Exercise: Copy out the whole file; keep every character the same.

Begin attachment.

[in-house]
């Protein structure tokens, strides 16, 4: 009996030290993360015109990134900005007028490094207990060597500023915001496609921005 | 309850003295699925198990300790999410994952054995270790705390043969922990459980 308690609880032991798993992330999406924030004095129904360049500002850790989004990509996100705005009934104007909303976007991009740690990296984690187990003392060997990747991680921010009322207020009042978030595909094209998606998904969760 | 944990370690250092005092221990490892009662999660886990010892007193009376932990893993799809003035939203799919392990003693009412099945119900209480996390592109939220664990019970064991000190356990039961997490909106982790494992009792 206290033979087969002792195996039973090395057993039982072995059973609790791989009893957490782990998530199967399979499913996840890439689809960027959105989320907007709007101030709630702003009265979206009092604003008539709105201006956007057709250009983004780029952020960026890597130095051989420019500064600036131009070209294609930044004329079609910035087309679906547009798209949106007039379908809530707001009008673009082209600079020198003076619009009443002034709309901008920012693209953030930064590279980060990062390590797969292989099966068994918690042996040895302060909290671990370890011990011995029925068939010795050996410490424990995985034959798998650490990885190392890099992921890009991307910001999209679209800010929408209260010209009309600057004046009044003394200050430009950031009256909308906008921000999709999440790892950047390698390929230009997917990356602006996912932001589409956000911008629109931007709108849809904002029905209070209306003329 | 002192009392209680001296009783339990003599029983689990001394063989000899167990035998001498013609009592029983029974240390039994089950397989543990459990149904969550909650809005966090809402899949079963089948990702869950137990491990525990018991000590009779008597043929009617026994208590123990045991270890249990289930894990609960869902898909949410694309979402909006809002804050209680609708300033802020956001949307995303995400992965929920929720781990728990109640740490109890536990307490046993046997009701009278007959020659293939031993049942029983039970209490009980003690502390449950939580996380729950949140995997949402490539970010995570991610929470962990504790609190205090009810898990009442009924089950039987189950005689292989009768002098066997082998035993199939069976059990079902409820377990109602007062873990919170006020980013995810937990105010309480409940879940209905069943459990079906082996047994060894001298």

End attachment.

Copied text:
[in-house]
């Protein structure tokens, strides 16, 4: 009996030290993360015109990134900005007028490094207990060597500023915001496609921005 | 309850003295699925198990300790999410994952054995270790705390043969922990459980 308690609880032991798993992330999406924030004095129904360049500002850790989004990509996100705005009934104007909303976007991009740690990296984690187990003392060997990747991680921010009322207020009042978030595909094209998606998904969760 | 944990370690250092005092221990490892009662999660886990010892007193009376932990893993799809003035939203799919392990003693009412099945119900209480996390592109939220664990019970064991000190356990039961997490909106982790494992009792 206290033979087969002792195996039973090395057993039982072995059973609790791989009893957490782990998530199967399979499913996840890439689809960027959105989320907007709007101030709630702003009265979206009092604003008539709105201006956007057709250009983004780029952020960026890597130095051989420019500064600036131009070209294609930044004329079609910035087309679906547009798209949106007039379908809530707001009008673009082209600079020198003076619009009443002034709309901008920012693209953030930064590279980060990062390590797969292989099966068994918690042996040895302060909290671990370890011990011995029925068939010795050996410490424990995985034959798998650490990885190392890099992921890009991307910001999209679209800010929408209260010209009309600057004046009044003394200050430009950031009256909308906008921000999709999440790892950047390698390929230009997917990356602006996912932001589409956000911008629109931007709108849809904002029905209070209306003329 | 002192009392209680001296009783339990003599029983689990001394063989000899167990035998001498013609009592029983029974240390039994089950397989543990459990149904969550909650809005966090809402899949079963089948990702869950137990491990525990018991000590009779008597043929009617026994208590123990045991270890249990289930894990609960869902898909949410694309979402909006809002804050209680609708300033802020956001949307995303995400992965929920929720781990728990109640740490109890536990307490046993046997009701009278007959020659293939031993049942029983039970209490009980003690502390449950939580996380729950949140995997949402490539970010995570991610929470962990504790609190205090009810898990009442009924089950039987189950005689292989009768002098066997082998035993199939069976059990079902409820377990109602007062873990919170006020980013995810937990105010309480409940879940209905069943459990079906082996047994060894001298």